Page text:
Lex iniusta non est lex — an unjust law is no law at all. Aquinas strongly supports this principle, drawing on the example of Augustine before him. But is he correct? Is it, in fact, the case that one has no obligation to obey a law that actually is unjust? And, moreover, is there also no obligation to obey a law merely on the basis that one believes it to be unjust? The two are separate and important questions, and I believe that ultimately the answer to them is that for moral reasons there is no obligation to obey a law that is in fact unjust, but that it is difficult to be certain whether a law truly is unjust based on appearances alone. For these reasons, there is a general duty to obey the law irrespective of how it appears to you as an individual.It should be obvious from an Augustinian perspective and a Thomistic perspective that there exists a generalized duty to obey laws that are, in fact, moral. In other words, there is a moral duty to obey laws that cohere with the natural law: a just law is a genuine law. But from this, it does not necessarily follow that an unjust law is not a genuine law. It could be that it is the case that a man, by disobeying the law of his society, is in fact committing a moral wrong in addition to a legal one. It does not seem, though, that there is a compelling reason to think that this is the case. Why should there be anything special about laws instituted by groups of men that affords them legitimately distinct moral status from other imperatives? That is to say, why is there something legitimately morally wrong about my violating law L, independent of the content of L, if L is a governmental imperative rather than a personally-enforced imperative? It does not seem that there should be a reason to draw such a distinction; therefore, it seems that there is no general moral imperative to obey an unjust law.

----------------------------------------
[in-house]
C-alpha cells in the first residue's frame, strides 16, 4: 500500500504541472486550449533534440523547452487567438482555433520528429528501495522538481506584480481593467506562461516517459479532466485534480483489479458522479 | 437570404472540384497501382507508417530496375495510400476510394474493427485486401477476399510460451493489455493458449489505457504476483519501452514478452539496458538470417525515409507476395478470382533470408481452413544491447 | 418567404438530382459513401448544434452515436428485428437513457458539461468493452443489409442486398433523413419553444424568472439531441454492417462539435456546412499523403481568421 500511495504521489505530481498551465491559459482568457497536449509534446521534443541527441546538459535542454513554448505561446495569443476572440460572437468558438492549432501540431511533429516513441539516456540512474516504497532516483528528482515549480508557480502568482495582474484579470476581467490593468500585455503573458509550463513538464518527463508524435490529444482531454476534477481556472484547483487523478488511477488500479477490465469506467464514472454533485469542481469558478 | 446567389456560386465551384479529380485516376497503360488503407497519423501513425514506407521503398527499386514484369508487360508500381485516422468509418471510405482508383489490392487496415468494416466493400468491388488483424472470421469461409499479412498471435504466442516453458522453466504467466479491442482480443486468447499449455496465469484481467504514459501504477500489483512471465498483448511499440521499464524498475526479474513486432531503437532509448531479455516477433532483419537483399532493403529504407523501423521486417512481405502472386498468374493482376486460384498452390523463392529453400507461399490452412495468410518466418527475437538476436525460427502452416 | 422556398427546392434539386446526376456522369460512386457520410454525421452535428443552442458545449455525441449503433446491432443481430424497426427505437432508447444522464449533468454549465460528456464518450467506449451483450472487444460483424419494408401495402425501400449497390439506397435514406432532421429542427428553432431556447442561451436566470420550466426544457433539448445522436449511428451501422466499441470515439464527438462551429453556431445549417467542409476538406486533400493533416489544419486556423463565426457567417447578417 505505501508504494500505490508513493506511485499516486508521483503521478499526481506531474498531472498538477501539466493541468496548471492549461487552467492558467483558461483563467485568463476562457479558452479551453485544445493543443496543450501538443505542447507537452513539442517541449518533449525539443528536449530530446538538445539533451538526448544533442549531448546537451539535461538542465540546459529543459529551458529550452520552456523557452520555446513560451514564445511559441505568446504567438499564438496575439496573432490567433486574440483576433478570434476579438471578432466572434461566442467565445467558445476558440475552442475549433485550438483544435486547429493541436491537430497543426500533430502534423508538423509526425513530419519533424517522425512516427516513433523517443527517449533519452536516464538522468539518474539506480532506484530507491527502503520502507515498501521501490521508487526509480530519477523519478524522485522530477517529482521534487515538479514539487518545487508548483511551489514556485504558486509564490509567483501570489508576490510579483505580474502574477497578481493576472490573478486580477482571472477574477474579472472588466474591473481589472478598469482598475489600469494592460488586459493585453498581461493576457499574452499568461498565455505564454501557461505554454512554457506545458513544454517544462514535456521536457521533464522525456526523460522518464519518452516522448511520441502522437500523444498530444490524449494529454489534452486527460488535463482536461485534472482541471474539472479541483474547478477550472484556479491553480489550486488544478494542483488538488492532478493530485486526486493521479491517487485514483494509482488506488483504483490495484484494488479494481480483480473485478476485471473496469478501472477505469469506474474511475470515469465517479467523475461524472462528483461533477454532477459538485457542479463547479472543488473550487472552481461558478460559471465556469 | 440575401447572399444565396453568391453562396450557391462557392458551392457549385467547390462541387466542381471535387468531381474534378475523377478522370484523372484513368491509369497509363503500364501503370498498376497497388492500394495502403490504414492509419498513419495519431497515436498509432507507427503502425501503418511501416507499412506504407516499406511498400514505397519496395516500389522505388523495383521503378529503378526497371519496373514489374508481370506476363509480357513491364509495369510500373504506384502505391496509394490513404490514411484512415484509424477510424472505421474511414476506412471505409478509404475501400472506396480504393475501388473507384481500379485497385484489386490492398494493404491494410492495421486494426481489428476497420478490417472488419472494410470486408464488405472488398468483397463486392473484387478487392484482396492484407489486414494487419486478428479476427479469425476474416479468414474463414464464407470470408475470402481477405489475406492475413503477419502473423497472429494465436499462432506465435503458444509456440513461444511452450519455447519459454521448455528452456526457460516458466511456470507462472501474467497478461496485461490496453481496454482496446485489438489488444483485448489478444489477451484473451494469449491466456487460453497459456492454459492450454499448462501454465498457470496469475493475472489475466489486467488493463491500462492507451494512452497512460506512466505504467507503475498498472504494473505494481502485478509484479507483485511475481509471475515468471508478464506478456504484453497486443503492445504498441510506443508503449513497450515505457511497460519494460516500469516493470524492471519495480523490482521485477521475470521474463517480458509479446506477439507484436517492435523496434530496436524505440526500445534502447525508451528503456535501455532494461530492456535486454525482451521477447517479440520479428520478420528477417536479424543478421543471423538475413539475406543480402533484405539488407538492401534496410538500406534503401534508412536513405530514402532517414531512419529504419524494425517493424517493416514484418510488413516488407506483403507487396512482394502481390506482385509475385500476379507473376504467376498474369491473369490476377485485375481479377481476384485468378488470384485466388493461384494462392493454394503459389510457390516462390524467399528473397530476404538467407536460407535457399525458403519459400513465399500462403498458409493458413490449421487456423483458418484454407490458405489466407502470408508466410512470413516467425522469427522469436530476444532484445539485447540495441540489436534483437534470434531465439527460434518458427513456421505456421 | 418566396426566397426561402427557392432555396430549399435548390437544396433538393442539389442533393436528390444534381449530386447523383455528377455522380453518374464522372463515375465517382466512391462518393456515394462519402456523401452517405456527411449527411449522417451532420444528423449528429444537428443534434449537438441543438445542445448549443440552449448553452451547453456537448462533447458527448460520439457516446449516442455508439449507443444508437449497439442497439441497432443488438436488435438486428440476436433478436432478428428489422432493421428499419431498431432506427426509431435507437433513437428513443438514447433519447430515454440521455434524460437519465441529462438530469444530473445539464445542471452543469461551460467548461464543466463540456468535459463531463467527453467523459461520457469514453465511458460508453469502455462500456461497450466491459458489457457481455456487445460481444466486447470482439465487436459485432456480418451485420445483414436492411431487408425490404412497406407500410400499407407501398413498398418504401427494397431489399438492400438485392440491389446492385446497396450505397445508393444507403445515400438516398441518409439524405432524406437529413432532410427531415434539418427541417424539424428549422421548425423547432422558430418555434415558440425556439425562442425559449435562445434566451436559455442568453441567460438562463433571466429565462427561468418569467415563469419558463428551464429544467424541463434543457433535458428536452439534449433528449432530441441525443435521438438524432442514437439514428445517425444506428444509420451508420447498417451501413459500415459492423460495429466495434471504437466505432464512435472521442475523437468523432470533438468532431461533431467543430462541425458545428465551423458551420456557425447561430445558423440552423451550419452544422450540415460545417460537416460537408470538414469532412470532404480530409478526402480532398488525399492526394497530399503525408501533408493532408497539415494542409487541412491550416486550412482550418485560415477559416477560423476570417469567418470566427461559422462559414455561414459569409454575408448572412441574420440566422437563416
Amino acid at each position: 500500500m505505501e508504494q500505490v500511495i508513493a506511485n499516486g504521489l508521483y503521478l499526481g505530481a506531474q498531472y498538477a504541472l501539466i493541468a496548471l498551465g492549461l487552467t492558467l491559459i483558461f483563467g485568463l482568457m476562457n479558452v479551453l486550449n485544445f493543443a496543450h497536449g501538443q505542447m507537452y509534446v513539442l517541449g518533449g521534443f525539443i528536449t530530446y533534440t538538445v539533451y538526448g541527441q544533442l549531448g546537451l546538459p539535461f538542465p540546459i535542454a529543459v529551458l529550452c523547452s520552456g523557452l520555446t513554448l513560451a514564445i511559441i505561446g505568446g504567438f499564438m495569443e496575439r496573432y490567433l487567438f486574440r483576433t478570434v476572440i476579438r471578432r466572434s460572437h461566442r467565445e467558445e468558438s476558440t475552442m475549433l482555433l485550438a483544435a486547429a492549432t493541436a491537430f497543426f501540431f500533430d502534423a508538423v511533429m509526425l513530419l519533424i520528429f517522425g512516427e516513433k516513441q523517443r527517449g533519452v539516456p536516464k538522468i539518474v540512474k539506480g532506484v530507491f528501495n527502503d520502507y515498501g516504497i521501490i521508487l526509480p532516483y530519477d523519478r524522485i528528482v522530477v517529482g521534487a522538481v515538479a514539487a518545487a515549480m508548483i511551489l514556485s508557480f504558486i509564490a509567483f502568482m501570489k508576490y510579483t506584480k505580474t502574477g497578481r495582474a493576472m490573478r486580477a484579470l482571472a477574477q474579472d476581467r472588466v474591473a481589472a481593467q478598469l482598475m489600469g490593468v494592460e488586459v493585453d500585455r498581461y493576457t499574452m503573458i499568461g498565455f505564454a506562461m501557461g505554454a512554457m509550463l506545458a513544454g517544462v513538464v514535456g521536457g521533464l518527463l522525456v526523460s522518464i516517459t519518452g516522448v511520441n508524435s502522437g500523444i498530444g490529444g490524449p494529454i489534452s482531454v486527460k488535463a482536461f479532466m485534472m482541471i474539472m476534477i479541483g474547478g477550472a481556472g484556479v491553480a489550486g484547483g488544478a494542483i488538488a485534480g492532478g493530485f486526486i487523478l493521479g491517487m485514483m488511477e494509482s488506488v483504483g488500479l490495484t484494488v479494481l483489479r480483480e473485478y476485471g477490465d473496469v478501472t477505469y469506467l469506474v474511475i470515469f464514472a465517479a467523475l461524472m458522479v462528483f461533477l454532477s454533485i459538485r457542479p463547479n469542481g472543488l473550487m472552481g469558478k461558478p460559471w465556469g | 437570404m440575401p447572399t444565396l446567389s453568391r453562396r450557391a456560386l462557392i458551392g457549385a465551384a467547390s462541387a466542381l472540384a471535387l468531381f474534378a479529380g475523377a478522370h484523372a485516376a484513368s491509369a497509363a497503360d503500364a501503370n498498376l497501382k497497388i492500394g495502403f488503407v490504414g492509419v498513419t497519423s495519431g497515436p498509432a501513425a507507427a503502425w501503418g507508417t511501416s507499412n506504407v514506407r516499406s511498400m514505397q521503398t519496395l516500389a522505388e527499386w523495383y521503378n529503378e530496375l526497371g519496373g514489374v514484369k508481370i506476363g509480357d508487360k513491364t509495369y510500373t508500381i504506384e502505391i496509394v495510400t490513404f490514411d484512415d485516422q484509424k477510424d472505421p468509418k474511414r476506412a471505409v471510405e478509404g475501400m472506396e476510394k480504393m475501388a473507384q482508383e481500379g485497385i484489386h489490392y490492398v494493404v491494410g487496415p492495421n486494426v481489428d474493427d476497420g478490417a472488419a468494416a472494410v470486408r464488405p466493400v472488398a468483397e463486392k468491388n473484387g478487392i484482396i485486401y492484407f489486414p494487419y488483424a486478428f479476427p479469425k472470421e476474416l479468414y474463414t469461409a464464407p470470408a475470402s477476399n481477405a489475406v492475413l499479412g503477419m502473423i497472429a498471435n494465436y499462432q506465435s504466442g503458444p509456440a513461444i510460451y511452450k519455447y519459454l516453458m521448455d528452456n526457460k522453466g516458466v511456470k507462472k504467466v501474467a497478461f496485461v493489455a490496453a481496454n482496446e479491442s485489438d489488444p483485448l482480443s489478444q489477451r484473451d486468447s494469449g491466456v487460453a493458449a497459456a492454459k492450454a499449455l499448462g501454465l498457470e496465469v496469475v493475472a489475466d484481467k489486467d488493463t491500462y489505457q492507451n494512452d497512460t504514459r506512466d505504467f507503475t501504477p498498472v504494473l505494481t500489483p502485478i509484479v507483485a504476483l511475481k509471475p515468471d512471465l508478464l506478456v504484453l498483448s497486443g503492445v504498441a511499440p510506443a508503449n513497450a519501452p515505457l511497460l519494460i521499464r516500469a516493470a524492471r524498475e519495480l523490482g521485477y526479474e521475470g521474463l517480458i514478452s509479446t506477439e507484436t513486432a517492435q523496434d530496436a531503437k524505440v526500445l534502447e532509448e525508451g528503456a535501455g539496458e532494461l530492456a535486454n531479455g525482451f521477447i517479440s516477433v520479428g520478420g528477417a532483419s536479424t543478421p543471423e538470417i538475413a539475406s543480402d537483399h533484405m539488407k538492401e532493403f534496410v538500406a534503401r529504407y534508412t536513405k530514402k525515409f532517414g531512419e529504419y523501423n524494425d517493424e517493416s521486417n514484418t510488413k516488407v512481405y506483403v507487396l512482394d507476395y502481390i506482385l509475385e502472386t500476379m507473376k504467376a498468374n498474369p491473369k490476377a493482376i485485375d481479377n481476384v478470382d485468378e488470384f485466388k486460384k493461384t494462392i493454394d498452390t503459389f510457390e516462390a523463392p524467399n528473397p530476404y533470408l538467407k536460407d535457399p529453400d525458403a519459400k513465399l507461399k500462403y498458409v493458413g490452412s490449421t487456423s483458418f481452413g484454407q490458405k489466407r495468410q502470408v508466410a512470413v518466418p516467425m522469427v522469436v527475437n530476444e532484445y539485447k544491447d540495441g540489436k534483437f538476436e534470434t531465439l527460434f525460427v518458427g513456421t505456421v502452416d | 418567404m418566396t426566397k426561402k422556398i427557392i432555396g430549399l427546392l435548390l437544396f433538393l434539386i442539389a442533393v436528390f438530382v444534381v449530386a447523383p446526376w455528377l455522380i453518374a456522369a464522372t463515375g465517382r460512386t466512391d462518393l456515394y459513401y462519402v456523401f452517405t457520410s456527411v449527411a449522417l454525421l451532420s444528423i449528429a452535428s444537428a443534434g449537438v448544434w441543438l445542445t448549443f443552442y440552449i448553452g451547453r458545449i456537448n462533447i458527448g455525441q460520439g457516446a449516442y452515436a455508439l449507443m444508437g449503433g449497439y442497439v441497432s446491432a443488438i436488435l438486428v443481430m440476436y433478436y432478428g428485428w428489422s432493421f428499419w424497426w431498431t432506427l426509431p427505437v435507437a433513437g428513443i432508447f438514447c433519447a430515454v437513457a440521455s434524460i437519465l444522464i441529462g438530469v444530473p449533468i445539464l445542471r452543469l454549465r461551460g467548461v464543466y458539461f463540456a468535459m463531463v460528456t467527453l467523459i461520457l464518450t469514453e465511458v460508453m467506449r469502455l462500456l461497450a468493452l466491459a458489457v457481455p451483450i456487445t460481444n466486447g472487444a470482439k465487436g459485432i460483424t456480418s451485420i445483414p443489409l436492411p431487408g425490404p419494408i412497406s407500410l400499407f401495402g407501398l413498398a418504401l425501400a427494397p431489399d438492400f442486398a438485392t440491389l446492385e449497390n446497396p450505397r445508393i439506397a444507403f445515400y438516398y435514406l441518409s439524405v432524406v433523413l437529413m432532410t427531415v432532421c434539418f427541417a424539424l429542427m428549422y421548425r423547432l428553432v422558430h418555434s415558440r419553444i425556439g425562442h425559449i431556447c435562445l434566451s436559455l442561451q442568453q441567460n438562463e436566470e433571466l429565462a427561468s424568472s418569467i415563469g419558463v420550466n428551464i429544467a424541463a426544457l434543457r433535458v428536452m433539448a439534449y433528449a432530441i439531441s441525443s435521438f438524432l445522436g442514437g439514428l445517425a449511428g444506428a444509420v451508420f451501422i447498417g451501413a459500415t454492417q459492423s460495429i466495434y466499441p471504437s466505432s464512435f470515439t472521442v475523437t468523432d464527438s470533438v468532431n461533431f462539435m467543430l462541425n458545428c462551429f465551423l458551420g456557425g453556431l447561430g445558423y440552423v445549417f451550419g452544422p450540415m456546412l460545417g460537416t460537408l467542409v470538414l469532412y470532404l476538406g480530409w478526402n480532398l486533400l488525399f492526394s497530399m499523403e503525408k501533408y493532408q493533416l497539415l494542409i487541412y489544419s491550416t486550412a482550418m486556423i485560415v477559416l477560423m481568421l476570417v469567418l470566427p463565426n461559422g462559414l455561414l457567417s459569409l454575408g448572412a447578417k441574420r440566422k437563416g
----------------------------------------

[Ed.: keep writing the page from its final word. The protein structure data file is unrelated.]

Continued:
An objection that might be raised to this position is that men are prone to differ in their moral judgments, even when they attempt to make those judgments in an honest and unbiased way. They are especially prone to bias when one conclusion would be particularly favorable to them and another would be particularly unfavorable. Consider, for instance, drug laws in America: it is very common to hear recreational drug users quote some formulation of “an unjust law is no law” — is it not possible that they are strongly biased? Similarly, consider a sociopath who honestly believes that there is nothing morally wrong with murder, or even consider a moral nihilist — should they be exempt from all laws because they believe that no restrictions are legitimate?
This objection can be answered, though, by drawing a distinction between what can be permitted as a matter of morality and what can be permitted as a matter of practicality. As was mentioned above, there appears to be no reason that unjust laws would be binding. However, man’s moral perception is fallible. It is for this reason that one of the roles that the law serves is that of a moral guideline, demarcating what behavior is or is not acceptable. Because of this, man ought not to assume he “knows better” than those who crafted the law.
So we see that although there may not be a moral duty to obey a law just for the sake of obeying the law, it is generally unjustified to break the law. A single person’s moral intuitions are more likely to be flawed than the law itself is. With that said, if we can point to instances in the past where the law was morally wrong, we can conclude it may have been justified in those cases to break it.

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